My work on SchoolTool is blissfully, deliriously free of bureaucracy. It is the ed tech equivalent of being a mechanic hired by Neil Young to restore part of his car collection. I send Mark a brief report and .zip of invoices at the end of each month and a longer report/proposal at the end of the year, and that's it.
Occasionally, the lack of a larger structure trips us up though, for example, I didn't know this year that Mark was going to be announcing a major life change in December, right when I'd usually start asking his assistant to remind him about the SchoolTool proposal. So, nothing happened until after Mark's holiday break, which, if you're a self-made billionaire, can be as long as you want.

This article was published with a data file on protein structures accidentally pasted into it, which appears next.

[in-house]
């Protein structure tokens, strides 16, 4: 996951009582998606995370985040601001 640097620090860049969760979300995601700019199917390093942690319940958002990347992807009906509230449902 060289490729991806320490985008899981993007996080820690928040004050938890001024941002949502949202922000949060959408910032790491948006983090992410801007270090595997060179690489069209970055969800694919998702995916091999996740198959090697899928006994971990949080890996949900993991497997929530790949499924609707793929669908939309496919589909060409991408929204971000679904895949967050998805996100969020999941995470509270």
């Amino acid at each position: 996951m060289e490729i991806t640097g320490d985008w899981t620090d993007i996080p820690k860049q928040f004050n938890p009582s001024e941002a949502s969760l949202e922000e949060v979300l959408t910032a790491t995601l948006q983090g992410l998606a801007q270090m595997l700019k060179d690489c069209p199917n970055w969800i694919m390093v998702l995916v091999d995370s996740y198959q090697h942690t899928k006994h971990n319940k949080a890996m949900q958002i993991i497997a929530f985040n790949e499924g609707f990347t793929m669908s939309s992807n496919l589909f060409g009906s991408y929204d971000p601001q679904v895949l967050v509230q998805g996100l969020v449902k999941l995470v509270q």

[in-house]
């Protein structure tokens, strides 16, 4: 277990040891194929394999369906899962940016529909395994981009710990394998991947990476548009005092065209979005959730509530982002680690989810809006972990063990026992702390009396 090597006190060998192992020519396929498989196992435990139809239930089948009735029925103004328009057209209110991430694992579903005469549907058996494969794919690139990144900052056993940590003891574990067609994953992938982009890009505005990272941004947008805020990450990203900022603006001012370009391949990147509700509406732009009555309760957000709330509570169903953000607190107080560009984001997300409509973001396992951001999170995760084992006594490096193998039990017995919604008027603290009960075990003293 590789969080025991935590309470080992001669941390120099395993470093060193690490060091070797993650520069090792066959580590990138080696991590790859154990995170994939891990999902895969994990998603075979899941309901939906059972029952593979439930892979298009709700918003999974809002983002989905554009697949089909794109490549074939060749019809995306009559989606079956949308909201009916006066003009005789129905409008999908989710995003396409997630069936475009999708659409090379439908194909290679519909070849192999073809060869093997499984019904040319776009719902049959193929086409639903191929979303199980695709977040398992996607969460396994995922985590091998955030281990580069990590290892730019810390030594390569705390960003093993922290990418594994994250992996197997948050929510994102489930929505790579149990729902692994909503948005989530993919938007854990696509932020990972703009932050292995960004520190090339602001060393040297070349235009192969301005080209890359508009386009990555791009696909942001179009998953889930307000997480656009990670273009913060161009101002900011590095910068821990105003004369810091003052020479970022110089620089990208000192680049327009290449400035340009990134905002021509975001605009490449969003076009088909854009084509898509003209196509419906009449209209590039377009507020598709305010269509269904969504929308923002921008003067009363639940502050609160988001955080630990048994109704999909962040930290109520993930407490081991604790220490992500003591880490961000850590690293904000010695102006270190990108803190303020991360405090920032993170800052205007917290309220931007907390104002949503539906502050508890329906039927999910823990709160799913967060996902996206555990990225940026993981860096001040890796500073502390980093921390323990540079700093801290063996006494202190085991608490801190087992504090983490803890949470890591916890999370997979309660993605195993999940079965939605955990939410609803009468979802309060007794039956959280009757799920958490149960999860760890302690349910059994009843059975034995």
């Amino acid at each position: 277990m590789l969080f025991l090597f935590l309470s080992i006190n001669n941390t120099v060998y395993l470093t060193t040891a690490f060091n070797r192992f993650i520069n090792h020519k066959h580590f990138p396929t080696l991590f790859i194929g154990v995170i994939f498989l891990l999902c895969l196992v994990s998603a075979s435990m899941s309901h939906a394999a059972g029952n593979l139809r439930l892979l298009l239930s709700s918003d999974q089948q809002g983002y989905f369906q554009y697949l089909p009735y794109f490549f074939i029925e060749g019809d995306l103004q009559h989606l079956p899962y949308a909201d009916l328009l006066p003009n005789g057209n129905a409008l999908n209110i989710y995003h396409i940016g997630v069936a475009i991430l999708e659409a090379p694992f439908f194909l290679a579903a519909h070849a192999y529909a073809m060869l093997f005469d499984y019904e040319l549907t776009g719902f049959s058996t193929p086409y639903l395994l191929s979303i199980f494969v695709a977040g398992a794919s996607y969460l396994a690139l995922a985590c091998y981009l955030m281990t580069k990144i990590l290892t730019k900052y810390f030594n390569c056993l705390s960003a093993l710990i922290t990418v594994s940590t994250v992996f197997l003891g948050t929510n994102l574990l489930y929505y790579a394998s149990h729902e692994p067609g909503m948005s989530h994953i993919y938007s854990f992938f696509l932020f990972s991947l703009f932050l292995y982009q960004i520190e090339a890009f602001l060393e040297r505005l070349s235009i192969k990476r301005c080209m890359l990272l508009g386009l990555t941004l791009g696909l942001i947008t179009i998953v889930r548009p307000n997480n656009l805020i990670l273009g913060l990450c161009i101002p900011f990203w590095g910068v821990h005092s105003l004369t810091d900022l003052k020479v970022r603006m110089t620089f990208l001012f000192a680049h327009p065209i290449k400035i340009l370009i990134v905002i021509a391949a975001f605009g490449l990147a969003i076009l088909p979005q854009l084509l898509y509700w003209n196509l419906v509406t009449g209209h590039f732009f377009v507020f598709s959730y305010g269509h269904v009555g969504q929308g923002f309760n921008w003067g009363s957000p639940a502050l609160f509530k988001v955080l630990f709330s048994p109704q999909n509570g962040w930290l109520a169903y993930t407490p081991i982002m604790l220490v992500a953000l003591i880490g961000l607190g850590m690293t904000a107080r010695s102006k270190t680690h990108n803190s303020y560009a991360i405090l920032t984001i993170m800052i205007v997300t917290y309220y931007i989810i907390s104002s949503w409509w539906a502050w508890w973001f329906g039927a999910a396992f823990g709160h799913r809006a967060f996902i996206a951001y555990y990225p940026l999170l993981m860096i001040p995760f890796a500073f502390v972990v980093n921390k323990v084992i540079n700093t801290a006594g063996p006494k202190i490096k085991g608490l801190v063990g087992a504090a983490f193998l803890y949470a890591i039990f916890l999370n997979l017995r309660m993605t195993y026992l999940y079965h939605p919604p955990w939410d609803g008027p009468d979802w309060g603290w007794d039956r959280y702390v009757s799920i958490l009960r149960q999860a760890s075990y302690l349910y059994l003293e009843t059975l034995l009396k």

I know Mark well enough to think it highly unlikely he was pulling a Kafka Romance Dissolver on us, but I started to get a queasy feeling on Monday after getting the news that the school I'd spent the first half of the decade working on was going to be intensively intervened upon and probably closed. Mark would be getting back to work Tuesday (London time), and there was a small chance that within a span of less than 24 hours, pretty much my entire professional body of work could be nullified.
However, that didn't happen. :D
SchoolTool will go on -- with exciting plans brewing for our first multi-school deployments in the developing world. More about that soon... In the meantime, here's the public version of the SchoolTool 2009 report and 2010 plan.
the 2010 plan is interesting reading, (eg. I'll mention the integration with moodle plans to some moodle fans I know) and congratulations on obtaining more funding from MS
Post a Comment